Summer Reading

Awhile back, I started scrounging around for new ways to put together my summer reading lists. I love the ones that are out there already, the beach reads and must-reads and exciting reads. But have you ever noticed how they all tend to recommend the same small pool of books? I wanted a list that would lead me to titles I might not have found otherwise.

This year, enter the New York Public Library.

The good librarians at the NYPL come up with a new reading challenge every year, primarily to keep school kids from lapsing into jellyfish while on summer break. It’s a good plan for adults, too, especially for writers.

(Writers must read, btw. Even if it’s 80 degrees and sunny and friends are beckoning and the lawn needs mowing and that hammock just looks so comfy there in the shade.)

This year, the NYPL suggests you read at least one book in three categories:

  • Books about immigrants or refugees;
  • Books about an unlikely friendship;
  • Nonfiction about an issue you’re passionate about.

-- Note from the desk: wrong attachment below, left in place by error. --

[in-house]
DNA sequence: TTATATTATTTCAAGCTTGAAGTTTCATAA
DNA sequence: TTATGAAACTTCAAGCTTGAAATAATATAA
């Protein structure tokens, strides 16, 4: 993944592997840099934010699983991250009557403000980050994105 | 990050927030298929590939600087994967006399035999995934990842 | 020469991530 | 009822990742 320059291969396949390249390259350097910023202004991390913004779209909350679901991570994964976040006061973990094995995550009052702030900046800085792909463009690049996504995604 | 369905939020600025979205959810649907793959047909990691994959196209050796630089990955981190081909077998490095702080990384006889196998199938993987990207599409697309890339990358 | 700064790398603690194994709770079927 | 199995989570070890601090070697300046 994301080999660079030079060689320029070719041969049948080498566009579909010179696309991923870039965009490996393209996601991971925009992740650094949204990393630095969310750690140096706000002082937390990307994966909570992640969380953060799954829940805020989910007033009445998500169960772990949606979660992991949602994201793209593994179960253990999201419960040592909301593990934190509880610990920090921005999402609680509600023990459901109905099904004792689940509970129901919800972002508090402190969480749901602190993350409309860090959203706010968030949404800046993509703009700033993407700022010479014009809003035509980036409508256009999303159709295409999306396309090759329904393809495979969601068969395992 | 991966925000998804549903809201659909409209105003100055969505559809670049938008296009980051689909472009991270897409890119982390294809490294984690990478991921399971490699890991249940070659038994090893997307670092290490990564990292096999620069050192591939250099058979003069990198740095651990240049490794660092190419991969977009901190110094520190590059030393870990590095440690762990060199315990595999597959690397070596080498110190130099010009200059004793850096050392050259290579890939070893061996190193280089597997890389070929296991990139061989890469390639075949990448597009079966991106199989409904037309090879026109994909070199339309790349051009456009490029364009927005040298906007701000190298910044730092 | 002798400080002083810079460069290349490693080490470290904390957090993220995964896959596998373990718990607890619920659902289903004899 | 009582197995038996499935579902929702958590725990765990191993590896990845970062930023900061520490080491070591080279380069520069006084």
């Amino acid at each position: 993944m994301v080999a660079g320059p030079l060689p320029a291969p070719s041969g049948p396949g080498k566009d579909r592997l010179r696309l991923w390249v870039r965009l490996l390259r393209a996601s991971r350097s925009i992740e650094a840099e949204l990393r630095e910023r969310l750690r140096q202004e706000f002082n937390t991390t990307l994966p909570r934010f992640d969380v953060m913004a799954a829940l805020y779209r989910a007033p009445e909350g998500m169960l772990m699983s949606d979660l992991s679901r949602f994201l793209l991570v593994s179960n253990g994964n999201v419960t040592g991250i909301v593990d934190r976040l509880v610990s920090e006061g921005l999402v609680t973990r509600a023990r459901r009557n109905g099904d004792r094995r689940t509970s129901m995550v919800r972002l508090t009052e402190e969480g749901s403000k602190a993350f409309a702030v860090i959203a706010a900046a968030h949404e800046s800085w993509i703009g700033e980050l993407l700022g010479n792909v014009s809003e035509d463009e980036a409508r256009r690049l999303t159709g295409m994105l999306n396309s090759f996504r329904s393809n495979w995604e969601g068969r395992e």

What fertile, fascinating subjects! When I saw it, I thought it would be a good idea to share my favorite books in each category with Gotham’s students and friends, while also looking for new titles for myself. I thought, this will be fun!

But putting this list together exposed a yawning, gaping, and, frankly, embarrassing gap in my reading history: I could not for the life of me remember ever reading a book about refugees. Not a novel or a nonfiction book or a picture book or a poetry collection. I combed my shelves at home, and then scoured my old notebooks, and scrolled through my “Read it” list at Goodreads. Nothing.

I am a writer who teaches writing—how did I never read a book about refugees? Short answer: Laziness, probably. Slightly longer answer: With reading, as with everything, it’s easy to fall into familiar, comfortable habits, which become deep ruts if someone doesn’t come along to give you a push.

This year, the NYPL librarians gave me that push, and for that, I’m grateful.

Click here to see my list of books in those three categories that I hope you’ll love as much as I did. And if you’ve got a good suggestion for a book about refugees, don’t be shy about sending it on!

Kelly Caldwell
Dean of Faculty

Leave a Reply

Your email address will not be published.